Oftentimes, how long a roof lasts depends on its thickness and the quality of its installation and materials.

A visual inspection of your roof is a good way to figure out if it needs a couple repairs or if it’s “too far gone” and needs a full replacement. It’s a good idea to have a professional from First Choice Inspectors come take a look at your roof and offer their expert advice on how your roof is doing currently and what challenges might lie ahead. The inspector’s knowledge of roofing can be very helpful to you when determining the answer to the question, “Is it time for a roof replacement?”

Call First Choice Inspectors at 773-429-9711 to book an inspection.

Signs Your Home Has Structural Issues

Home Inspections Does your home have “issues?” There are some key things to look for regarding signs of structural problems.

First, look at a home from far away. Go across the street, for instance, and take a look to see if you notice any walls leaning or tilting in ways that don’t look normal. How’s the ridge line of the roof and the nearby fascia line? If you see sagging, there could be trouble. Also, do you see any large cracks from your point-of-view? Large cracks are not good.

Next, get up close to the home and walk around its exterior. Take note of any areas where there is bowing inward or outward. Again, look for cracks. Are parts of the building moving apart from one another? For example, is the chimney coming unattached from the house or do you notice exterior decks coming loose? Over time, grounds shift and when that happens homes may need repairs.

Windows and doors are essentially openings in your home, so they’re also places where you’ll likely find problems. Look for cracked window panes. Check to see if windows and doors open and shut properly.

Indoors, you should pay close attention to the floors under your feet, noticing any soft spots or unusual sloping areas. Are floorboards creaking? Do you notice any loose floor tiles?

Structural issues are bound to come up with homes as they age. Just like people, homes need some “fixing up” the older they get.

Call First Choice Inspectors at 773-429-9711 if you’d like your Chicago-area home professionally inspected for structural issues.

Save Money on Your Energy Bills This Fall and Winter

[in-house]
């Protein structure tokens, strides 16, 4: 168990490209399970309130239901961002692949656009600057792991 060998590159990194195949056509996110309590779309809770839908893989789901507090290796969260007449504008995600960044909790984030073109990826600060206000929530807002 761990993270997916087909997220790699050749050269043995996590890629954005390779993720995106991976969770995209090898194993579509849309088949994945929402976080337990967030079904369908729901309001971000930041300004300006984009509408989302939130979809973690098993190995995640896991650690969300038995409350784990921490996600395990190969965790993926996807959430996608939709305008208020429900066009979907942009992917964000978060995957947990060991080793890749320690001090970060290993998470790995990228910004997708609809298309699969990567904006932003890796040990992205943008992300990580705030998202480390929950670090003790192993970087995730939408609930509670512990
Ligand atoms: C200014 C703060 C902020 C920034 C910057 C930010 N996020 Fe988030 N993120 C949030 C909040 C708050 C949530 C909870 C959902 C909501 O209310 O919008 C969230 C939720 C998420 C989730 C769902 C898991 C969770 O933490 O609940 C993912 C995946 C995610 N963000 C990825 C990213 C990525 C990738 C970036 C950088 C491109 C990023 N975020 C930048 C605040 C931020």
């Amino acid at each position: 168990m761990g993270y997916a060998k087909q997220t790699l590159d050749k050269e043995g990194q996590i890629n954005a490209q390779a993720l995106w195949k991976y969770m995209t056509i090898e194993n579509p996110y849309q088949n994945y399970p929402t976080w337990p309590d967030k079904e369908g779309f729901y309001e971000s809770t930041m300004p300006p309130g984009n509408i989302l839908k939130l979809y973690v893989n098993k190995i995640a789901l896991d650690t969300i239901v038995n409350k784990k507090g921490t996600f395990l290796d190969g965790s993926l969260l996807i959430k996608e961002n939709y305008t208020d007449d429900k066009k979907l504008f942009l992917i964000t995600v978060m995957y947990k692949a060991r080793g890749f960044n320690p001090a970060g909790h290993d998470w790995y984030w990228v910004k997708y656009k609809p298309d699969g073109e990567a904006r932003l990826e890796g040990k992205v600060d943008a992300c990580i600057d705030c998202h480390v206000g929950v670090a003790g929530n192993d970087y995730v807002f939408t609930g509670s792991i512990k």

Save Money on Your Energy Bills This Fall and WinterWe’re about a month into fall and already the temperatures are dropping and homeowners are preparing to hunker down for another cold winter. This time of year energy bills can suddenly become far more expensive, particularly if your home isn’t adequately protected against the elements. By taking some preventative measures, however, you can keep your energy bills to a minimum and save yourself a tidy sum by the time spring rolls around.

Start by Sealing the Gaps

Take a walk around your home’s exterior and keep a close eye out for any gaps around window panes and door jambs. Seal these gaps with caulk to prevent heat loss during the winter. If you have a fireplace, make sure that the damper is closed whenever it’s not in use. You can also purchase insulating film from your local hardware store to seal off windows for the season. Just make sure it’s pulled tight across the window and securely adhered to the window frame to prevent heat leaks.

Use the Sun to Your Advantage

Keep the curtains on south-facing windows open during the day to allow the sun to naturally heat your home. Once the sun goes down, close the curtains to trap that radiant heat inside at night. This will also provide an extra measure of insulation against any gaps you may have missed when sealing your windows.

Have Your Furnace Serviced

Maintaining your furnace will prevent mechanical breakdowns and ensure that it operates at peak efficiency during the winter. Be sure to change your furnace filter regularly, and have an HVAC technician perform a thorough inspection once a year.

Bundle Up

This is perhaps the most effective and underappreciated step you can take to keep your utility bills low during the winter. It costs a whole lot less money to put on an extra layer of clothing than it does to keep your thermostat 5 degrees higher all winter. Keep your thermostat set as low as you can tolerate, and set it back further when you’re sleeping or out of the house. You’ll acclimate to the lower temperatures before you know it, and you’ll thank yourself come springtime.

Stay tuned for more home improvement tips and tricks from Chicago’s premier home inspection company: First Choice Inspectors.

Pest Proofing Your Home

Pest Proofing Your HomeSummer is coming to a close, and before we know it the days will be getting short and the nights will be getting cold. As the weather begins to cool off, you might start to notice some uninvited critters taking up residence in your home. Most of these pests are just a nuisance, but a few (termites, for example) can do serious damage to your home. This is the perfect time to fortify your home against pests before they start coming in to get warm and find food.

Seal Gaps Under Doors

Installing door sweeps under your exterior doors will not only keep bests out, but also help to insulate your home during the winter. If you have a garage, make sure the door is fitted with a vinyl or rubber seal to keep critters out as well. To seal sliding doors, simply line the bottom of the track with a bit of foam weatherstripping.

Repair Window Screens

Now that you’ve sealed up the doors in your home, it’s time to address the windows. Check window screens for any rips, tears and holes. You can pick up simple patch kits from your local hardware store for just a few dollars. Be sure to check for gaps around the edges of the screen frames as well.

Seal Utility Openings

Large openings such as dryer vents can be sealed with some steel wool. Smaller openings such as holes for wiring, outdoor faucets and gas meters can be sealed with caulk or pipe putty. Cover attic and crawl space vents with hardware cloth to keep out birds and rodents.

Move Your Wood Pile

Wood piles are bound to attract burrowing insects. If you keep your wood pile next to your home, it won’t take long for those insects to find a way in. Stack wood away from your home instead to create a buffer between you and the insect activity.

Stay tuned for more updates from the home inspection professionals at First Choice Inspectors